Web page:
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Reckoning of Sand

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## Homework Statement

Let [itex]A[/itex] be an [itex]nxn[/itex] matrix, and [itex]C[/itex] be an [itex]mxm[/itex] matrix, and suppose [itex]AB = BC[/itex].

(a) Prove the following by induction: For every [itex]n∈ℕ[/itex], [itex](A^n)B = B(C^n)[/itex]. What property of matrix multiplication do you need to prove this?

## Homework Equations

The four basic properties of matrix multiplication discussed in my course are

1. Distributive: [itex](A + B)C = AC + BC[/itex] and [itex]C(A + B) = CA + CB[/itex]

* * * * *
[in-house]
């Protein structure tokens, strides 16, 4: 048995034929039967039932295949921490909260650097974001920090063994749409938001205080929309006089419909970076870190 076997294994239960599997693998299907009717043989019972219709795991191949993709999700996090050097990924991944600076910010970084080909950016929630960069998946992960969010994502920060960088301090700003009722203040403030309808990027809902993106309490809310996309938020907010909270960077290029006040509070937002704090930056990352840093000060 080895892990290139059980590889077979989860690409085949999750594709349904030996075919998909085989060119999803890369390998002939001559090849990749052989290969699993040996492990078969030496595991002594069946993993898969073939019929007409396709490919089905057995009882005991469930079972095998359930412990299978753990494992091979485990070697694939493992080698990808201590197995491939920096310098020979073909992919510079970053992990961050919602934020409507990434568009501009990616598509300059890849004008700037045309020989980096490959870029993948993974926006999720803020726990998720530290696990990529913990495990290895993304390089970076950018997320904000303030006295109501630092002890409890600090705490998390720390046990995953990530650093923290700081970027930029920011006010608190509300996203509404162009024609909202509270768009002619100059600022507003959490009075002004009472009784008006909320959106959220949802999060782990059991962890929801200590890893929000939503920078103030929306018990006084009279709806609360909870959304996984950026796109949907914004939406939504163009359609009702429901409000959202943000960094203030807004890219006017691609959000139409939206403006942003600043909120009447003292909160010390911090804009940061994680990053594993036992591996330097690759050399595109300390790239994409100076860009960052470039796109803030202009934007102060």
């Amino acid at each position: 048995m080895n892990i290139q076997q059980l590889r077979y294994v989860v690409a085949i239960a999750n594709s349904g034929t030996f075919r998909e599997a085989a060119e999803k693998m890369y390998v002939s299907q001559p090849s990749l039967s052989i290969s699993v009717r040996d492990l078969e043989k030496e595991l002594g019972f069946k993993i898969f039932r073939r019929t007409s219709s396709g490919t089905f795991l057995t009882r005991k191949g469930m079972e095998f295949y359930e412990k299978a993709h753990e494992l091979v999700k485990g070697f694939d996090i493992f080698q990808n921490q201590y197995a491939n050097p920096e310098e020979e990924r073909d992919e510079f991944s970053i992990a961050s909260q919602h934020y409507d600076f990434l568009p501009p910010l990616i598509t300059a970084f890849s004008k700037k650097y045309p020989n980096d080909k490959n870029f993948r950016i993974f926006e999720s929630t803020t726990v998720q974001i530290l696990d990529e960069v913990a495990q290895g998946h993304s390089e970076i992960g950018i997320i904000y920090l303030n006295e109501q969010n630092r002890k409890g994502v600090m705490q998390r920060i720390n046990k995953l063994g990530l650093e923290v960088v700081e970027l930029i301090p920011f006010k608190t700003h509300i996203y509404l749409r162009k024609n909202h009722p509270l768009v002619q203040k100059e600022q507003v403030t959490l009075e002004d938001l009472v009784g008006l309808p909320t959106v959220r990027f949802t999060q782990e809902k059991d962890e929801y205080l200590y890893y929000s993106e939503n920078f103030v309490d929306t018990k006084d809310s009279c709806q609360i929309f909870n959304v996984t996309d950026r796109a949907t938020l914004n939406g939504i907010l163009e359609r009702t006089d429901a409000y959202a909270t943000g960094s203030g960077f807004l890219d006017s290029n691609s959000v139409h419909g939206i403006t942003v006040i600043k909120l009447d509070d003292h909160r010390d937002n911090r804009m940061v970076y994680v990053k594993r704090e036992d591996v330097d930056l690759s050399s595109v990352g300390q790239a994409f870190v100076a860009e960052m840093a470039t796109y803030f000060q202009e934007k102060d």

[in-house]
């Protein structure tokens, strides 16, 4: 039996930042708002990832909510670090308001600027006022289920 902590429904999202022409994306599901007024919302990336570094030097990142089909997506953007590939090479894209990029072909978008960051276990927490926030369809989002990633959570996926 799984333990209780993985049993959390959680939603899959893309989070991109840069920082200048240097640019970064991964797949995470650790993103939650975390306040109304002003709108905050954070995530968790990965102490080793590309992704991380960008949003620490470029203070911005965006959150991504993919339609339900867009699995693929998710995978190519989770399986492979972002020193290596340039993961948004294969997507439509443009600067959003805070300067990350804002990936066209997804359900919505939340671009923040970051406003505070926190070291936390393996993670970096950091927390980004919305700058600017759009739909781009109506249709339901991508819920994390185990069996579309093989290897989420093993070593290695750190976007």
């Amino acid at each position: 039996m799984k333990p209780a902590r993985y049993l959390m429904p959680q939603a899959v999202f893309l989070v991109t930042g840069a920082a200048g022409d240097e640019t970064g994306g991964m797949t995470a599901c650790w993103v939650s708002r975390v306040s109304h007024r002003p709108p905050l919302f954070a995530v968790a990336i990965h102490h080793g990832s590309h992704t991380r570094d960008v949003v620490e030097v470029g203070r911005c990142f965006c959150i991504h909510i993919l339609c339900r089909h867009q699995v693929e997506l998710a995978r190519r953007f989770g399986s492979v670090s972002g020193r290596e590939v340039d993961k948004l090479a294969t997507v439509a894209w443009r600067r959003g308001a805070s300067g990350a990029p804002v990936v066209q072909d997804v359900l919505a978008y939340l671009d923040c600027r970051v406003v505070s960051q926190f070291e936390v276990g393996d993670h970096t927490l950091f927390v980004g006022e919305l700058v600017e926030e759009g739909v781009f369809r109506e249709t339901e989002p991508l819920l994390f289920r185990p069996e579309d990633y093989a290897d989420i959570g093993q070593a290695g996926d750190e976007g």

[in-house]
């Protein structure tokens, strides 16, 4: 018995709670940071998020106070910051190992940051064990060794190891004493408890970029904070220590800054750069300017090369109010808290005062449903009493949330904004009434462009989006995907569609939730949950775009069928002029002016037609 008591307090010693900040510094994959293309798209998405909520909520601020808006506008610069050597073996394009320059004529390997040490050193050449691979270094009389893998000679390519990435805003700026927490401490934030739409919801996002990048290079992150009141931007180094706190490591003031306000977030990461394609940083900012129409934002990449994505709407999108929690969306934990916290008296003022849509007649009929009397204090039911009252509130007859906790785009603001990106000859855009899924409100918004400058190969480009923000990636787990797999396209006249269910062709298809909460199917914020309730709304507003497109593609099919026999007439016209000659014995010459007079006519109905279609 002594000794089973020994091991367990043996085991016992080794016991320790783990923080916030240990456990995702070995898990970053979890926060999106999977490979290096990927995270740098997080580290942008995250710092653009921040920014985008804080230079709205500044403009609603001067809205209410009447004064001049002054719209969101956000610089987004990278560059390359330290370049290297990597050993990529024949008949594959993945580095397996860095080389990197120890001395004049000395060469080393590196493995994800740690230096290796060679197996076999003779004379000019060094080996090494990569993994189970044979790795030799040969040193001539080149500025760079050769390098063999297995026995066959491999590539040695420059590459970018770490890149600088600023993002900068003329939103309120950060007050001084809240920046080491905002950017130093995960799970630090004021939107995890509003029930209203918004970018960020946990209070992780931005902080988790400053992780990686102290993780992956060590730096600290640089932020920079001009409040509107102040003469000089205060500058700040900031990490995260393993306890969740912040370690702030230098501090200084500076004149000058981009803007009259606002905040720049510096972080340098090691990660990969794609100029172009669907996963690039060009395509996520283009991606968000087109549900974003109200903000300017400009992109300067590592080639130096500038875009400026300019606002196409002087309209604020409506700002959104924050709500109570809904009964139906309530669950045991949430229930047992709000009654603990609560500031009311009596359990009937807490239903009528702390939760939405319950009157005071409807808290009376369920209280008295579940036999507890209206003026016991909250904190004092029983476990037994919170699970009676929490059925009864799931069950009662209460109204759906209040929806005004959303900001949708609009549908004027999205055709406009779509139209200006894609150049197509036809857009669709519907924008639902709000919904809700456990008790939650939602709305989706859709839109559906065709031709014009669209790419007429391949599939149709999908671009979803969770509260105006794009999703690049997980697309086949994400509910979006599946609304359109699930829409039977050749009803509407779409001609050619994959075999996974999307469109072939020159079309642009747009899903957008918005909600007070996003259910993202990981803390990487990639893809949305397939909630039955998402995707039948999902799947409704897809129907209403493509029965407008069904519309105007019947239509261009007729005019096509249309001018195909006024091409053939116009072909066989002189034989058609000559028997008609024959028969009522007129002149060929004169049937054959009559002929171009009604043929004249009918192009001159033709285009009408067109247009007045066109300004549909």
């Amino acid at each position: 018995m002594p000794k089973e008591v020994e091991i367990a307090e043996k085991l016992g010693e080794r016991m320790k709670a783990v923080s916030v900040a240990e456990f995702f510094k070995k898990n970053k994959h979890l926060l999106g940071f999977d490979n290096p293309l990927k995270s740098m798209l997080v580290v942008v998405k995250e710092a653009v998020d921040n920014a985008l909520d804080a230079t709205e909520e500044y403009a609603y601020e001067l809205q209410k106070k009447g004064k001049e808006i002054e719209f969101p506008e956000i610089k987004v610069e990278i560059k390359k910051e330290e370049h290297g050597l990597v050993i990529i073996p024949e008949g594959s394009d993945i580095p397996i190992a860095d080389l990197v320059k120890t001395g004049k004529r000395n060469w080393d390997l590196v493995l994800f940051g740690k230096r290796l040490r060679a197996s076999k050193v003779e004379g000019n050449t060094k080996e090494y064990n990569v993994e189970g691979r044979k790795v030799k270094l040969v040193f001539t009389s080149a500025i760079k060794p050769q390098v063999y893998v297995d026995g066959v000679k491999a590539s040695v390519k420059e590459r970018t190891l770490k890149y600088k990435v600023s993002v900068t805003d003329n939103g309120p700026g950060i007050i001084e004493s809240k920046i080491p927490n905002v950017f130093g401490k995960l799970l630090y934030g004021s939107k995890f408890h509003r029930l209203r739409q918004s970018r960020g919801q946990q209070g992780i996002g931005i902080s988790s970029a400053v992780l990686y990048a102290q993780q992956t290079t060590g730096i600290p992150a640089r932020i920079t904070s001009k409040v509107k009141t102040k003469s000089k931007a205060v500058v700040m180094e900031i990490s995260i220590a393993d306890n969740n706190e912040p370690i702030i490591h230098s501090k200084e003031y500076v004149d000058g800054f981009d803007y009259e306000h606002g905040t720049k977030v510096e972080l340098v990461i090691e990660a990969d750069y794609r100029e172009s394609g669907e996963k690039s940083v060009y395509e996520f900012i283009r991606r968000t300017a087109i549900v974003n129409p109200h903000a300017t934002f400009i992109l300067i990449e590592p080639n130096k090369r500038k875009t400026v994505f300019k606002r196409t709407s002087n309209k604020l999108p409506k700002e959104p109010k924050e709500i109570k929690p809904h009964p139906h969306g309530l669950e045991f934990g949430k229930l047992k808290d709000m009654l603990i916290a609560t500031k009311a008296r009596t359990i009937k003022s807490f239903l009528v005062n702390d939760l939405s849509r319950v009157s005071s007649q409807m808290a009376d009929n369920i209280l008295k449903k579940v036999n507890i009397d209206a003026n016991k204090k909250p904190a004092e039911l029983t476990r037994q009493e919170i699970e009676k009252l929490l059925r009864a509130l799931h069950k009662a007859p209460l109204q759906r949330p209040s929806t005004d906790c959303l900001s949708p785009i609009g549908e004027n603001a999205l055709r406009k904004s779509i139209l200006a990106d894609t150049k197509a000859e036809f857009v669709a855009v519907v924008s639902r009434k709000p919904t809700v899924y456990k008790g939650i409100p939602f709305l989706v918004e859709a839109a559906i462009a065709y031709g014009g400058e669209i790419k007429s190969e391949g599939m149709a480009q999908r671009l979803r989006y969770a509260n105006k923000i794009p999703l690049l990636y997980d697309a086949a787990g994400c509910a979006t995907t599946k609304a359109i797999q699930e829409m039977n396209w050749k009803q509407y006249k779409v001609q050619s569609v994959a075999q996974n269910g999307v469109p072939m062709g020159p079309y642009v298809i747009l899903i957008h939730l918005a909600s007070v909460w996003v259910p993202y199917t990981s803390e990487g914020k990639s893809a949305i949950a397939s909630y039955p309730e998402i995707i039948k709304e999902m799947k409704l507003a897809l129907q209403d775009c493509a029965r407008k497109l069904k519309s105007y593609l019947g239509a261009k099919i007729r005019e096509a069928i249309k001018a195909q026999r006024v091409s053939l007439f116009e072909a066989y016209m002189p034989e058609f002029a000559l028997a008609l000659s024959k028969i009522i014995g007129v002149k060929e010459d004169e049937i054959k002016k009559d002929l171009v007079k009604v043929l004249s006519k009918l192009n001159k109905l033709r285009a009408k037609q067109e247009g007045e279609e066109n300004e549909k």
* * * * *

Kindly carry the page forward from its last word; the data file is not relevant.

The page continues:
2. Scalar Commutativity: [itex](tA)B = t(AB) = A(tB)[/itex]

3. Associative: [itex]A(BC) = (AB)C[/itex]

## The Attempt at a Solution

If [itex]n = 1[/itex], then [itex](A^n)B = B(C^n)[/itex] becomes [itex](A^1)B = B(C^1)[/itex] which is[itex] AB = BC[/itex] which is supposed to be true.

Assume [itex](A^n)B = B(C^n)[/itex] is true for [itex]n = k[/itex]. Then [itex](A^k)B = B(C^k)[/itex] is true.

Prove [itex](A^n)B = B(C^n)[/itex] is true for [itex]n = k + 1[/itex].

[itex](A[/itex]

^{k+1}[itex])B = B(C[/itex]

^{k+1}[itex]) ⇒ (A(A^k))B = B(C(C^k))[/itex]

I'm not really sure how to proceed. I tried rewriting the matrix products as the summations of the products of their entries, but that didn't seem to get me anywhere. I know that I have to relate the equation when [itex]n = k + 1[/itex] to the equation when [itex]n = k[/itex] as part of induction, but I'm still stuck.